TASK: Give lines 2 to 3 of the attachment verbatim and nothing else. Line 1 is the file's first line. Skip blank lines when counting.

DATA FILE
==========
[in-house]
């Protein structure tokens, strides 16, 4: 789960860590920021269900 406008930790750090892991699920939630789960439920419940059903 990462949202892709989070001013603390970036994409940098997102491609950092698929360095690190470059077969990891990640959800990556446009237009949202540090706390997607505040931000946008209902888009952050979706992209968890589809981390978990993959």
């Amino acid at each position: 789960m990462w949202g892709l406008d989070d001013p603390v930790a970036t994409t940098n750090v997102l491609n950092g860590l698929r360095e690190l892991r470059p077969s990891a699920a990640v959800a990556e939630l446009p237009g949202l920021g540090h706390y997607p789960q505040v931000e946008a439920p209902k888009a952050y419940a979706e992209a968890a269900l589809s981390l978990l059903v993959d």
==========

């Protein structure tokens, strides 16, 4: 789960860590920021269900 406008930790750090892991699920939630789960439920419940059903 990462949202892709989070001013603390970036994409940098997102491609950092698929360095690190470059077969990891990640959800990556446009237009949202540090706390997607505040931000946008209902888009952050979706992209968890589809981390978990993959």
């Amino acid at each position: 789960m990462w949202g892709l406008d989070d001013p603390v930790a970036t994409t940098n750090v997102l491609n950092g860590l698929r360095e690190l892991r470059p077969s990891a699920a990640v959800a990556e939630l446009p237009g949202l920021g540090h706390y997607p789960q505040v931000e946008a439920p209902k888009a952050y419940a979706e992209a968890a269900l589809s981390l978990l059903v993959d």